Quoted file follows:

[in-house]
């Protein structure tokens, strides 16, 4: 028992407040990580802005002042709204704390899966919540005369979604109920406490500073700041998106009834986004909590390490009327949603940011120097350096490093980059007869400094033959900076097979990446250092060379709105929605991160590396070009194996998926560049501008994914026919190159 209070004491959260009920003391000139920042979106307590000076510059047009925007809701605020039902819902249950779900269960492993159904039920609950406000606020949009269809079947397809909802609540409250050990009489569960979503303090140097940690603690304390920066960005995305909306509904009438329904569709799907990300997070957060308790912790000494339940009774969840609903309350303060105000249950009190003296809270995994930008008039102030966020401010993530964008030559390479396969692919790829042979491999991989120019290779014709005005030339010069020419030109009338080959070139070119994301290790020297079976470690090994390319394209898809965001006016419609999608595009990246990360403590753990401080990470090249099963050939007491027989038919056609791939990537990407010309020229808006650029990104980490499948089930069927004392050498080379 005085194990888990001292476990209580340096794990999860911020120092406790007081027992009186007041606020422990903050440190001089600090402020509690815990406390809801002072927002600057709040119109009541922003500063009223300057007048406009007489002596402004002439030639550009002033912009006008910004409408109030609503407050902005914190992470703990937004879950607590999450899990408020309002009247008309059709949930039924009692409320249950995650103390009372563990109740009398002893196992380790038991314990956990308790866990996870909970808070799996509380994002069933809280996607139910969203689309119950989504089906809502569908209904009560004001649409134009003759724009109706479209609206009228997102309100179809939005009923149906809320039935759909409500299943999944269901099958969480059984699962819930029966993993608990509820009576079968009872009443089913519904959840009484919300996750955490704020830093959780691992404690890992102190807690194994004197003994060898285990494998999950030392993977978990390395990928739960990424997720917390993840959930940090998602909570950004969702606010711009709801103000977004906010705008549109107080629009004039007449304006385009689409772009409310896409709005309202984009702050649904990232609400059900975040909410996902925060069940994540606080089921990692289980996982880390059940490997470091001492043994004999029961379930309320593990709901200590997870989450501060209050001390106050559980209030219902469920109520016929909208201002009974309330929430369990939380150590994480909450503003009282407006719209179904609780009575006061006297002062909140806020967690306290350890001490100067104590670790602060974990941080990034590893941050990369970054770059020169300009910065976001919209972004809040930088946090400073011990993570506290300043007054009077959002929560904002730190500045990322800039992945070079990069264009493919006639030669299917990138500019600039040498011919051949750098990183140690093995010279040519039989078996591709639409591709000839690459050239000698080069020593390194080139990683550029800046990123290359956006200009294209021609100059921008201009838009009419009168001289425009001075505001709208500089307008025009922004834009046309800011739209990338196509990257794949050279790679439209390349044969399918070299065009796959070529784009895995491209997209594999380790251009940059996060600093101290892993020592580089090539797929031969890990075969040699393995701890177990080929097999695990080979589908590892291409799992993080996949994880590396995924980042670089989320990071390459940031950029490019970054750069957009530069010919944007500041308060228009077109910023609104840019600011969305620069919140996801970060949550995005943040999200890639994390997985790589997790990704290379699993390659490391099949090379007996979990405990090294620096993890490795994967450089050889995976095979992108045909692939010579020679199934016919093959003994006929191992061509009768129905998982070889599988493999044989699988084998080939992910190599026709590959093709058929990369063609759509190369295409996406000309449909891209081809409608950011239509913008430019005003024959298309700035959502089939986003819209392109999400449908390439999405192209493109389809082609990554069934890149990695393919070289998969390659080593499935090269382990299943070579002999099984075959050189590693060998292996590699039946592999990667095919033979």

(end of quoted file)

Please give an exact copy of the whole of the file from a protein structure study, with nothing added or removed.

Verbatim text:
[in-house]
């Protein structure tokens, strides 16, 4: 028992407040990580802005002042709204704390899966919540005369979604109920406490500073700041998106009834986004909590390490009327949603940011120097350096490093980059007869400094033959900076097979990446250092060379709105929605991160590396070009194996998926560049501008994914026919190159 209070004491959260009920003391000139920042979106307590000076510059047009925007809701605020039902819902249950779900269960492993159904039920609950406000606020949009269809079947397809909802609540409250050990009489569960979503303090140097940690603690304390920066960005995305909306509904009438329904569709799907990300997070957060308790912790000494339940009774969840609903309350303060105000249950009190003296809270995994930008008039102030966020401010993530964008030559390479396969692919790829042979491999991989120019290779014709005005030339010069020419030109009338080959070139070119994301290790020297079976470690090994390319394209898809965001006016419609999608595009990246990360403590753990401080990470090249099963050939007491027989038919056609791939990537990407010309020229808006650029990104980490499948089930069927004392050498080379 005085194990888990001292476990209580340096794990999860911020120092406790007081027992009186007041606020422990903050440190001089600090402020509690815990406390809801002072927002600057709040119109009541922003500063009223300057007048406009007489002596402004002439030639550009002033912009006008910004409408109030609503407050902005914190992470703990937004879950607590999450899990408020309002009247008309059709949930039924009692409320249950995650103390009372563990109740009398002893196992380790038991314990956990308790866990996870909970808070799996509380994002069933809280996607139910969203689309119950989504089906809502569908209904009560004001649409134009003759724009109706479209609206009228997102309100179809939005009923149906809320039935759909409500299943999944269901099958969480059984699962819930029966993993608990509820009576079968009872009443089913519904959840009484919300996750955490704020830093959780691992404690890992102190807690194994004197003994060898285990494998999950030392993977978990390395990928739960990424997720917390993840959930940090998602909570950004969702606010711009709801103000977004906010705008549109107080629009004039007449304006385009689409772009409310896409709005309202984009702050649904990232609400059900975040909410996902925060069940994540606080089921990692289980996982880390059940490997470091001492043994004999029961379930309320593990709901200590997870989450501060209050001390106050559980209030219902469920109520016929909208201002009974309330929430369990939380150590994480909450503003009282407006719209179904609780009575006061006297002062909140806020967690306290350890001490100067104590670790602060974990941080990034590893941050990369970054770059020169300009910065976001919209972004809040930088946090400073011990993570506290300043007054009077959002929560904002730190500045990322800039992945070079990069264009493919006639030669299917990138500019600039040498011919051949750098990183140690093995010279040519039989078996591709639409591709000839690459050239000698080069020593390194080139990683550029800046990123290359956006200009294209021609100059921008201009838009009419009168001289425009001075505001709208500089307008025009922004834009046309800011739209990338196509990257794949050279790679439209390349044969399918070299065009796959070529784009895995491209997209594999380790251009940059996060600093101290892993020592580089090539797929031969890990075969040699393995701890177990080929097999695990080979589908590892291409799992993080996949994880590396995924980042670089989320990071390459940031950029490019970054750069957009530069010919944007500041308060228009077109910023609104840019600011969305620069919140996801970060949550995005943040999200890639994390997985790589997790990704290379699993390659490391099949090379007996979990405990090294620096993890490795994967450089050889995976095979992108045909692939010579020679199934016919093959003994006929191992061509009768129905998982070889599988493999044989699988084998080939992910190599026709590959093709058929990369063609759509190369295409996406000309449909891209081809409608950011239509913008430019005003024959298309700035959502089939986003819209392109999400449908390439999405192209493109389809082609990554069934890149990695393919070289998969390659080593499935090269382990299943070579002999099984075959050189590693060998292996590699039946592999990667095919033979």